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Variation in hybrid gene expression: Implications for the evolution of genetic incompatibilities in interbreeding species.

ABSTRACT: Interbreeding species often produce low-fitness hybrids due to genetic incompatibilities between parental genomes. Whether these incompatibilities reflect fixed allelic differences between hybridizing species, or, alternatively, standing variants that segregate within them, remains unknown for many natural systems. Yet, evaluating these alternatives is important for understanding the origins and nature of species boundaries. We examined these alternatives using spadefoot toads (genus Spea), which naturally hybridize. Specifically, we contrasted patterns of gene expression in hybrids relative to pure-species types in experimentally produced tadpoles from allopatric parents versus those from sympatric parents. We evaluated the prediction that segregating variation should result in gene expression differences between hybrids derived from sympatric parents versus hybrids derived from allopatric parents, and found that 24% of the transcriptome showed such differences. Our results further suggest that gene expression in hybrids has evolved in sympatry owing to evolutionary pressures associated with ongoing hybridization. Although we did not measure hybrid incompatibilities directly, we discuss the implications of our findings for understanding the nature of hybrid incompatibilities, how they might vary across populations over time, and the resulting effects on the evolutionary maintenance - or breakdown - of reproductive barriers between species.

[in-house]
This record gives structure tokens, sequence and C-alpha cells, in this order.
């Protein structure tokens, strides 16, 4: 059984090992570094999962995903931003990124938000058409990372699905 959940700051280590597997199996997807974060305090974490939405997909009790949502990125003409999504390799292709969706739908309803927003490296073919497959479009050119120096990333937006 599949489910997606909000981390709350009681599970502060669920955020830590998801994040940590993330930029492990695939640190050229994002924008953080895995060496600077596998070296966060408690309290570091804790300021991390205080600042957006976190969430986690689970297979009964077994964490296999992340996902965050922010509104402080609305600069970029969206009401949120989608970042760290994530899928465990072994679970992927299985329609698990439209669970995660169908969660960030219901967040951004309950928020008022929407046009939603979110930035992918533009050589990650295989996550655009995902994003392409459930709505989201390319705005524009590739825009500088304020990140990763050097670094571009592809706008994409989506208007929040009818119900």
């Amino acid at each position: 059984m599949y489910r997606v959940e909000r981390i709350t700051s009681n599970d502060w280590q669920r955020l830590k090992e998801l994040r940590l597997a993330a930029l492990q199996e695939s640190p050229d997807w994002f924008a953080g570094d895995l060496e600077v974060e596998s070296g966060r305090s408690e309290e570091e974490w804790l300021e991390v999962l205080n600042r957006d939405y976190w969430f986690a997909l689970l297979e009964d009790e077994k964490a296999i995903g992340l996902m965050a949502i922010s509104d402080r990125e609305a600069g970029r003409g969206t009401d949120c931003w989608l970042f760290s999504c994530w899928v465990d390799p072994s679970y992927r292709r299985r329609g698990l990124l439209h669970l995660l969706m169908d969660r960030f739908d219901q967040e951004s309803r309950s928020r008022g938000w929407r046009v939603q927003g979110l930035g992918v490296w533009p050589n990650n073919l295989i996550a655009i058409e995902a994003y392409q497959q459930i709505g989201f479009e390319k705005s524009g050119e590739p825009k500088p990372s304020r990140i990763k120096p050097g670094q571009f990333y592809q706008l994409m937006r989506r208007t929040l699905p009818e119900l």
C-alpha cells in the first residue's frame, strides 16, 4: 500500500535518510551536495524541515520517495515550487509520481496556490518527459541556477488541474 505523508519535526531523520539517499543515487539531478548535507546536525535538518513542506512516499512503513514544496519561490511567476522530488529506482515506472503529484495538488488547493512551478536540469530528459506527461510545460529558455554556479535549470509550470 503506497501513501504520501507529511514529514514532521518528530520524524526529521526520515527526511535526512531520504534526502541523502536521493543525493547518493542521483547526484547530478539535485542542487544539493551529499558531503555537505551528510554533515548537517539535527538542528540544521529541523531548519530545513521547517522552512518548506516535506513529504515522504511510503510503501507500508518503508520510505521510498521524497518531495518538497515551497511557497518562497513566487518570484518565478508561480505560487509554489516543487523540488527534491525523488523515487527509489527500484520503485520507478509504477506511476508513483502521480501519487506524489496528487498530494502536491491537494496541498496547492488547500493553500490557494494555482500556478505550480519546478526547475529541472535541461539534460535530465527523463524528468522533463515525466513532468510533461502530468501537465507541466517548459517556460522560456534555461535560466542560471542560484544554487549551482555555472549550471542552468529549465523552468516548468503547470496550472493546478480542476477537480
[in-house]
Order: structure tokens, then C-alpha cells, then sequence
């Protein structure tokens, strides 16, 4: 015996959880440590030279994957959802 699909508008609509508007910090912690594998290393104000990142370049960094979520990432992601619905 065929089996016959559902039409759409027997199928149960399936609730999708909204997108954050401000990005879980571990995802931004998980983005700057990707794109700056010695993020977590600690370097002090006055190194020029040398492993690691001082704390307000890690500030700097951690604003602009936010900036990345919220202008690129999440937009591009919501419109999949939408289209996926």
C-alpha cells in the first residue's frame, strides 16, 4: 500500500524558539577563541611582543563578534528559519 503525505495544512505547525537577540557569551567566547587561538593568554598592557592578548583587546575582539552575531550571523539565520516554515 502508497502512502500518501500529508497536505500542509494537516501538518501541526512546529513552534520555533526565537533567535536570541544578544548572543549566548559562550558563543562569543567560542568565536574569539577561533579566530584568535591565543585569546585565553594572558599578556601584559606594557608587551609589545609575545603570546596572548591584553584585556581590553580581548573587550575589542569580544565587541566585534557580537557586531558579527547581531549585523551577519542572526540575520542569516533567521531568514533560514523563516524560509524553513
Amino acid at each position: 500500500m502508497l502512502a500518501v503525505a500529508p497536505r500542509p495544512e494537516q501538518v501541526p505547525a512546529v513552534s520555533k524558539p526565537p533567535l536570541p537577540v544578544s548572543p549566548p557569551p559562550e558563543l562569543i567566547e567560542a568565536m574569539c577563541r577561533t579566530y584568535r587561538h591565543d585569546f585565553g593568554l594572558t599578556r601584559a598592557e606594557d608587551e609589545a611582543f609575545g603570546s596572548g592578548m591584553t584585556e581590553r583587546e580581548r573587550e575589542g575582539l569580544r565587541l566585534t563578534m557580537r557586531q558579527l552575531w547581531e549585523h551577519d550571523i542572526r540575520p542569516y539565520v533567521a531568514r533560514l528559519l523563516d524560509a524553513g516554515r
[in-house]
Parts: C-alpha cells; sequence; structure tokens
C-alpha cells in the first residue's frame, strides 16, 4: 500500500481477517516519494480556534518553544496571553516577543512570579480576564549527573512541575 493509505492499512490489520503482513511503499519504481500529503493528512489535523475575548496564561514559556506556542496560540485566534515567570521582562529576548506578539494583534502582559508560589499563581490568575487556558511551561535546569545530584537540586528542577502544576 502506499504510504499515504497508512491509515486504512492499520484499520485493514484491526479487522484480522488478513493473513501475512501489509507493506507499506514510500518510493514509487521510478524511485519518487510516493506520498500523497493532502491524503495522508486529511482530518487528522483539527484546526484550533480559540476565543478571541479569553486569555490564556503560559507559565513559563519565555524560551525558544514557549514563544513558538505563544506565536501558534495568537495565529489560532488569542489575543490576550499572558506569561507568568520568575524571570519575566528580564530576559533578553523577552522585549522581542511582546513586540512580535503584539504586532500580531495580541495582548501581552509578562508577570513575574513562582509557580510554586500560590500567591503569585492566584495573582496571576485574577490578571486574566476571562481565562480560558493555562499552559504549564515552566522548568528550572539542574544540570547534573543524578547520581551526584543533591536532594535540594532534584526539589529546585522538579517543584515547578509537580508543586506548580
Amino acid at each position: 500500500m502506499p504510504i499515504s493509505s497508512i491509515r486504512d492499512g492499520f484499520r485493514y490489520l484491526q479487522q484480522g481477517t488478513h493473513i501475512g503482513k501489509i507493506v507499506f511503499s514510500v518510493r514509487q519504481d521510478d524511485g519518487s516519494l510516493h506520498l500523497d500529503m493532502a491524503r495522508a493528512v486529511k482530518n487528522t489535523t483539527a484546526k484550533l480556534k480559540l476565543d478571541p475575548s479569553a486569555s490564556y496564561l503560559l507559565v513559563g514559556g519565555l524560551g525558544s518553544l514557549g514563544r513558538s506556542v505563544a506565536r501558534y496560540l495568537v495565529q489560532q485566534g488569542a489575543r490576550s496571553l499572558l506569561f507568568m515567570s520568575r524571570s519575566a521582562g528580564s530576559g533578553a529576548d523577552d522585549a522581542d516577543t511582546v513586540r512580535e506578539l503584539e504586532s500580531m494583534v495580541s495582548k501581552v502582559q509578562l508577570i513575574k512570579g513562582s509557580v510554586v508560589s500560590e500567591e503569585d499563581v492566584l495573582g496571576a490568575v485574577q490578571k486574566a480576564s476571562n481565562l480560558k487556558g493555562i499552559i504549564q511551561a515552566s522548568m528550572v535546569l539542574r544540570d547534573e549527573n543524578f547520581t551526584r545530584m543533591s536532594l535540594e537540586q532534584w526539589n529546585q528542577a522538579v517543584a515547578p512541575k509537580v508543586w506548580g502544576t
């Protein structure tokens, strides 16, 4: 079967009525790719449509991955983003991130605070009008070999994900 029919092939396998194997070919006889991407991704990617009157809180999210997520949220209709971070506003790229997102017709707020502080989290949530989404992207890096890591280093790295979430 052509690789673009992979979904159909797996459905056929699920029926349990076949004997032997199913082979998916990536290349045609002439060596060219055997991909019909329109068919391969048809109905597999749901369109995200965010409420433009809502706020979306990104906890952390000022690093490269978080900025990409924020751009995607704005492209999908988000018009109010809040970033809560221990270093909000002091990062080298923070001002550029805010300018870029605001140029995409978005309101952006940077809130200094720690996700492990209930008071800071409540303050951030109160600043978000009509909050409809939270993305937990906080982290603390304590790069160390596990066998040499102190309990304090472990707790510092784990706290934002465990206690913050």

PROVIDER: S-EPMC6819235 | BioStudies | 2019-01-01

REPOSITORIES: biostudies

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